It’s a tactic already bearing fruit for the business, which unlike other commercial data strategies sees future efforts based on a two-way relationship between customers and businesses. People should be agents of their own information, the company believes, and therefore should be able to choose which brands they effectively "rent" their data to, rather than advertisers knowing more about them than they care to (knowingly) share.
Already, O2 has used this so-called “Me2B” relationship to create businesses around reducing credit card fraud, rewarding young car insurance customers and keeping children safe online in partnership with the NSPCC, as reported by Marketing Week.
“We have the hyper-local context and are reaching people in real-time with not only video, display but also SMS,” said Rosen. “The ability to tie-in real world, and digital behavior via location and overlay this with innovative data sets including advertisers’ own data will, in my view, underpin the mobile opportunity.”
The expertise to do great mobile experiences is still quite rare and so many advertisers try to get away with optimizing desktop sites and assets for mobile even though they are fully aware that they are compromising on quality and experience.
Rosen calls this mindset “desktop thinking” and is talking to advertisers about how they can break from it to generate better results – in other words, create “ads that use the accelerometer; let you clear the screen with your fingers and even add an event to your calendar,” he teased.
Telcos and the ad blocking question
Clearly the rise of ad blocking is fueling appetite for more dynamic experiences on mobile - eMarketer’s data indicates that nearly 30 per cent of US internet users are already using the technology on their smartphones, and the use of mobile ad blockers will increase by 62.3 per cent this year alone. However, Telefonica doesn’t think the solution is “all native” or down to formats only. It’s an interesting stance given O2’s rival in the UK, Three, has been pushing forward with plans to impose a network-level ad blocker.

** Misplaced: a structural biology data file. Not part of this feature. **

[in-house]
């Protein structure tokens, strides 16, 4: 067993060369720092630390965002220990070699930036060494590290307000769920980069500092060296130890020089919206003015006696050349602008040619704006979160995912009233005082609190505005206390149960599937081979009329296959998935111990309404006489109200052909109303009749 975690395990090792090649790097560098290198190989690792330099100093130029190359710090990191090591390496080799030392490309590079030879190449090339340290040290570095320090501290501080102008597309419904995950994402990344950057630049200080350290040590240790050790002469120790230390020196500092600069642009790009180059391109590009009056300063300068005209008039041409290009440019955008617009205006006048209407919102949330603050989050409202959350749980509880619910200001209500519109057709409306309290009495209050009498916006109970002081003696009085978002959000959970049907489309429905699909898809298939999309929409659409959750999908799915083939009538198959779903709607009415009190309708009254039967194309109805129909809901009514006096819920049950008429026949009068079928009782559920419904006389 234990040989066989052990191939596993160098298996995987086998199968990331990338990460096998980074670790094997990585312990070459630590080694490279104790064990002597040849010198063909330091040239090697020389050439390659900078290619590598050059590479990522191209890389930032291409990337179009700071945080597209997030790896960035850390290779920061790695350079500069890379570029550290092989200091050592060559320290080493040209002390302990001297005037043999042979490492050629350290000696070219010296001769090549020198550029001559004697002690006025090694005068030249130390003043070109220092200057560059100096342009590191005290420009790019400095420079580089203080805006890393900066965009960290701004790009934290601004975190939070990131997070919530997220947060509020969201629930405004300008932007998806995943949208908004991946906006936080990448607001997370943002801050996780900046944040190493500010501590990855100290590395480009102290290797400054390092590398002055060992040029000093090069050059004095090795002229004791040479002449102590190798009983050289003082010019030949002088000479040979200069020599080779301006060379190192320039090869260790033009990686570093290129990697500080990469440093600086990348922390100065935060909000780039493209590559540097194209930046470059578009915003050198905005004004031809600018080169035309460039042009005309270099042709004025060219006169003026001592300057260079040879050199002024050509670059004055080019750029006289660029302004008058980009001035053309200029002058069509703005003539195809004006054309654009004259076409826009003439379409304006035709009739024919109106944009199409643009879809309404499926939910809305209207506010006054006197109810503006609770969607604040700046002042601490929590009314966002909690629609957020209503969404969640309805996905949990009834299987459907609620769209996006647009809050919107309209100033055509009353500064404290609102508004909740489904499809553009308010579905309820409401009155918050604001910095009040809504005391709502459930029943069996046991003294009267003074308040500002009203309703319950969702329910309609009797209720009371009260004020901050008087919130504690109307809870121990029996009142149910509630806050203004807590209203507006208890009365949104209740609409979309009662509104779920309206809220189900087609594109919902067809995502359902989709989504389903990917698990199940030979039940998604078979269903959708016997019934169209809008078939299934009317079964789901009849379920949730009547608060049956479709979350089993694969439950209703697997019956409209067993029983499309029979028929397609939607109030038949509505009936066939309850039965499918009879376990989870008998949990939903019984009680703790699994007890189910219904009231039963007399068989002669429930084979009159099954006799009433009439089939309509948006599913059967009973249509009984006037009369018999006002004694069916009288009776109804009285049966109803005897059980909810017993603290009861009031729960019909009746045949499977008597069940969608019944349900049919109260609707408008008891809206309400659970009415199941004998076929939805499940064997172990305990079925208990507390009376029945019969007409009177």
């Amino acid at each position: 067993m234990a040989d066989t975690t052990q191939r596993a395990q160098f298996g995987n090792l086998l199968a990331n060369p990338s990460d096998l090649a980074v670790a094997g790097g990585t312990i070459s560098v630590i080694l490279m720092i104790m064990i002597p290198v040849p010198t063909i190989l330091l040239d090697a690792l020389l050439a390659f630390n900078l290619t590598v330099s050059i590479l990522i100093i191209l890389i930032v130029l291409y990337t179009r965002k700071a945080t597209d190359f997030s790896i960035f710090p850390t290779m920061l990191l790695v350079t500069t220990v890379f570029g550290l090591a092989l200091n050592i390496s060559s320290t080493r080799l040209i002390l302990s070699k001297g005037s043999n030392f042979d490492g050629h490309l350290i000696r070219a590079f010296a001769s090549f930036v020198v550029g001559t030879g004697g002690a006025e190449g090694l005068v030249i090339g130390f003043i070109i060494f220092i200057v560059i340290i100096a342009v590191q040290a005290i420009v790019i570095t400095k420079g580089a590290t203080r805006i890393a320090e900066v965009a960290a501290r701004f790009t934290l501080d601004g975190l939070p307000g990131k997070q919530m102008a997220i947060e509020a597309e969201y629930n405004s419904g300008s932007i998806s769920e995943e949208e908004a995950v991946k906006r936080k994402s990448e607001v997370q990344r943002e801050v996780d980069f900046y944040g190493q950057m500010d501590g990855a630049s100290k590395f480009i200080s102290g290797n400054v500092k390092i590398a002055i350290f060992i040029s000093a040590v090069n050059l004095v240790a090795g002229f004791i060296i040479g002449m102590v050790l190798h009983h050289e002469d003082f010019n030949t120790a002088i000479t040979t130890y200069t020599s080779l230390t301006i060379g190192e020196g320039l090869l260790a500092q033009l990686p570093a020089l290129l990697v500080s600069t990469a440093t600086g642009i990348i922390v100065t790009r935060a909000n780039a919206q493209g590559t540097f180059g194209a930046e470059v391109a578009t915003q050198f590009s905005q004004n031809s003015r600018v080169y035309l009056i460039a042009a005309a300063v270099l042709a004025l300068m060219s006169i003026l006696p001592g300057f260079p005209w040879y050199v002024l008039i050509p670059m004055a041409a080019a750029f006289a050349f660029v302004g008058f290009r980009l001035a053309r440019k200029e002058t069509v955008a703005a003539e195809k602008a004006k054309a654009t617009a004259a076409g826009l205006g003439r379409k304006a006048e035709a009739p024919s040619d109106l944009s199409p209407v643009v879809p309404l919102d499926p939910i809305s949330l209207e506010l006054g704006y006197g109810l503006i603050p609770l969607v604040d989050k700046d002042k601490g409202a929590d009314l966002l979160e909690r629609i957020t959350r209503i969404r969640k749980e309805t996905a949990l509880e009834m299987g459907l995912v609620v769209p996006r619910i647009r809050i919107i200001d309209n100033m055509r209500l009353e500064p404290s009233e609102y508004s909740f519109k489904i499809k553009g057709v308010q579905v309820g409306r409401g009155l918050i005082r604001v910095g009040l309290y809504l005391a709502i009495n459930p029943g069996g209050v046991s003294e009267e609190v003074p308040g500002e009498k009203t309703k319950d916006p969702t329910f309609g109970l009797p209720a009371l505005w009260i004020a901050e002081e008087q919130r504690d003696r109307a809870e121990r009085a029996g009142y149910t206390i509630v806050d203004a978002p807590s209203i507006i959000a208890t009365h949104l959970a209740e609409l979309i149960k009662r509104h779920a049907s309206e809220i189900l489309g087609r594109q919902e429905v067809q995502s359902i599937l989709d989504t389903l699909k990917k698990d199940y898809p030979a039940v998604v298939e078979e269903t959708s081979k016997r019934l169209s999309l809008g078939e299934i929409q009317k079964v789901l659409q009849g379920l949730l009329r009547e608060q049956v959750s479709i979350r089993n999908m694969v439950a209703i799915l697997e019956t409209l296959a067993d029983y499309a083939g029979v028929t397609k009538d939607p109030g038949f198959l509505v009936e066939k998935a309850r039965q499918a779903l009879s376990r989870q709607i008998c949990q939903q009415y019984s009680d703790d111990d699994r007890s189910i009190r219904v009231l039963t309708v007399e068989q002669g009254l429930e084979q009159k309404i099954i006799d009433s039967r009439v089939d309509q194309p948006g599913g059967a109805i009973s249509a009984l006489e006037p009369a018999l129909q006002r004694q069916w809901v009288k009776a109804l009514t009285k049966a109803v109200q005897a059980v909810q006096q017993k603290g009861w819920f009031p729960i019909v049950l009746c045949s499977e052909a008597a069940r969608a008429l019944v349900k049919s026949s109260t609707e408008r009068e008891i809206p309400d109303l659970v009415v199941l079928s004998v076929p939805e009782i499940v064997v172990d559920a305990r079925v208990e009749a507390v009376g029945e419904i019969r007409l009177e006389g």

Rosen further explained: “As the operator, we provide the connectivity. In that context, we have to be held accountable by our customers for the experience they see. So, if adverts are getting in the way of their usability and experience we have some responsibility for that.
“Is ad blocking the answer? In my view, no. What I do believe is that we must partner with our customers to ensure the experience on their device is the one they sought rather than one that’s being influenced by others. The key is balance between quality and quantity. If we can help advertisers to be targeted and relevant against expressed preferences, rather than inferred preferences, to a large opted-in base, then we can be the broker between a richer experience for the consumer and advertiser.”
How operators plan global scale
Increasingly, with telecoms network operators from across the world – such as Telenor, Verizon Wireless, and Three – stories like Telefonica’s are becoming more commonplace as the "dumb pipe" prospect of them carrying all the network traffic generated by the likes of Facebook and Google but missing out on the revenue becomes all too real. It’s important to remember that mobile operators also have scale.
Facebook today has around 1.7 billion users, but, according to Statista Research, while there are 4.61 billion mobile phone users in the world, that number is set to grow to 4.93 billion by 2018.
With two of the Internet economies operator-owned outfits now under the ownership of the US’ largest telecoms provider Verizon Wireless, there is scope for growth and competition here, particularly as mobile operators eye cross-border ties with their peers.
As AOL CEO Tim Armstrong told The Drum at Dmexco earlier this year: “AOL got in a lot of trouble when it went into a walled garden back in the early 2000s … we [under Verizon ownership] want to take a very open strategy,” he said, voicing his ambition to take the Verizon stable’s audience to 2 billion by 2020.